Happy employees = Happy customers. Despite what some employers think, their workers want to feel a part of something good. Treat them well and they will perform as though they had ownership in the business. Be concerned about their safety while at work. More than likely their safety concerns will be the ones you have for your customers as well. Train your team members as well. No one, whether on the clock or not, wants to look foolish for not being able to answer a question. When they do something great like remembering what you trained them to do or go above and beyond, recognizing them publicly can go a long way. Check out this free employee recognition software online by Sparcet at http://www.sparcet.com/.

Accounting:

Good financial record keeping can help with planning and executing day-to-day operations and spending money for investing in the future or to keep sales growing. Besides, how can you minimize expenses, set proper pricing and keep track of inventory if you don’t maintain good records. Knowing your cash flow is important to operating your business and will help you with planning and reducing waste. Do you have a good understanding of yours? Try out this Cash Flow Calculator thanks Entreprenuer.com and Palo Alto Software.  http://www.entrepreneur.com/calculators/cashflowcalculator.html.

Product Development:

Some of today’s great innovation takes place by attempting to evolve and improve on existing items. Items that are common to your industry or within your own business should be looked at on an annual/quarterly basis. From those reviews, you implement steps to improve them. However, do not simply wait until one magic day out of the year to begin to brainstorm. Create a vision board and add items to it throughout the year. Everything which hits the board may not get implemented right away or even by your company, but it is possible some of those you don’t use can prove to be handy to a customer. Consider using http://www.Evernote.com to bookmark websites or Google Docs to store other items for your brainstorming sessions.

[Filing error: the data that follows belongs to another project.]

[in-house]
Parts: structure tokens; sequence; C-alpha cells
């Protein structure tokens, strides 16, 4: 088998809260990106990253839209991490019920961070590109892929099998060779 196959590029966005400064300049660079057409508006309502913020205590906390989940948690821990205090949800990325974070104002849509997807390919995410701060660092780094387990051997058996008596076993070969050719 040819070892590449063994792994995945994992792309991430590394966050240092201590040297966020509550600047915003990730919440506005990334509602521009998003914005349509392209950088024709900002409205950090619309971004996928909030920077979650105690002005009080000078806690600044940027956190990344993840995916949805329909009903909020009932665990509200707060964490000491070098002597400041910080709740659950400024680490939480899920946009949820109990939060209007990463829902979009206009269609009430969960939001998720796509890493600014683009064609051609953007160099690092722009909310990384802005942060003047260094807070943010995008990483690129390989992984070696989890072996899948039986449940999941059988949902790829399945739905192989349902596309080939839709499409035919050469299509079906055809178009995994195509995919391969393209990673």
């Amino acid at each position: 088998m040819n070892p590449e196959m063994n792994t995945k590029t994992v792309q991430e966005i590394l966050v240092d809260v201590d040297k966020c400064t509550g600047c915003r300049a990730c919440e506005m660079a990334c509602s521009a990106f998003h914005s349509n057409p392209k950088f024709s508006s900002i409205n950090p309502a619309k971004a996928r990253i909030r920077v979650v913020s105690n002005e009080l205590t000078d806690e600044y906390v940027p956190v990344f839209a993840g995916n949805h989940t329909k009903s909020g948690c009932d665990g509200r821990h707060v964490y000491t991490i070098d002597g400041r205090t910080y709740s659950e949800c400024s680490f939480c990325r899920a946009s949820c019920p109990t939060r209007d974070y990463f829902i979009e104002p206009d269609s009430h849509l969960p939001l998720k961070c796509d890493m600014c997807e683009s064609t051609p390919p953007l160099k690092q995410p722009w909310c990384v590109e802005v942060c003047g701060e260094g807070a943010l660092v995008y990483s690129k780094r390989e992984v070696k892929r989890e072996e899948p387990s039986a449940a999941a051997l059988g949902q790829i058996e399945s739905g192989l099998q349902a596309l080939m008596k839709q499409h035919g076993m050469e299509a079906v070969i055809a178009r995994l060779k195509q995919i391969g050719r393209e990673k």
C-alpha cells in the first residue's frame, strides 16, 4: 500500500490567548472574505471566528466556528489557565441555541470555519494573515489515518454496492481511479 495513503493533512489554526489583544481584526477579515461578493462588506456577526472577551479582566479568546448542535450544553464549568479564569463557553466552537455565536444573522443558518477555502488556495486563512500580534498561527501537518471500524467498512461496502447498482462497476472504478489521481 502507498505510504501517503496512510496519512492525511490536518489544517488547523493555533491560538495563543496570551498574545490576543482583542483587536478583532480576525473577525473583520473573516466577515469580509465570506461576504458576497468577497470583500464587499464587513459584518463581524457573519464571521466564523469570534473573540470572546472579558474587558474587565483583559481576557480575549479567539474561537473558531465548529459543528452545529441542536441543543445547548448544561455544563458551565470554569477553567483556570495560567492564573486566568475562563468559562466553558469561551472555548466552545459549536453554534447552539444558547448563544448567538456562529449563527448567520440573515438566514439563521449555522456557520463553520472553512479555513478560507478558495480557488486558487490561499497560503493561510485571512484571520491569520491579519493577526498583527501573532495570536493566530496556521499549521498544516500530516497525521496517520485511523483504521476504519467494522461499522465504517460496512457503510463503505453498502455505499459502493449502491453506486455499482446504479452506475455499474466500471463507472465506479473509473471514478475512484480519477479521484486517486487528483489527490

Operations:

You need people to manage the daily tasks and ensure the things mentioned above can be carried out. People who work in operations become your problem solving go-to friends. Keep the avenue of communication open with them in order to help execute the vision and mission of the company. From shipping to internal technical support departments, the individuals within your operations business cannot be forgotten. They are the glue to keeping the ship running tight and the eyes to spot the holes in it.

As you know we love public relations and marketing, but they are not the only things you as a business owner can focus on. If you are wondering how can you do it all? Consider outsourcing some work so you can focus on growing a strong business. If we can be of help to you in this endeavor, please do not hesitate to reach out to our office.

 

Do you have any tips or resources you use to help run your business which are not marketing based? We would love to hear! Please share below.

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Above Promotions is a full service publicity, marketing and promotions company, founded with the purpose to serve an array of clients that are looking to expand their presence in the marketplace. From a local to international market, Above Promotions Company can provide the exposure that goes above your expectations. Visit http://www.abovepromotions.com today.

What Customers…Smell?

What Customers Smell From Your Employees Can Hurt Your Business. Above Promotions Company 2012.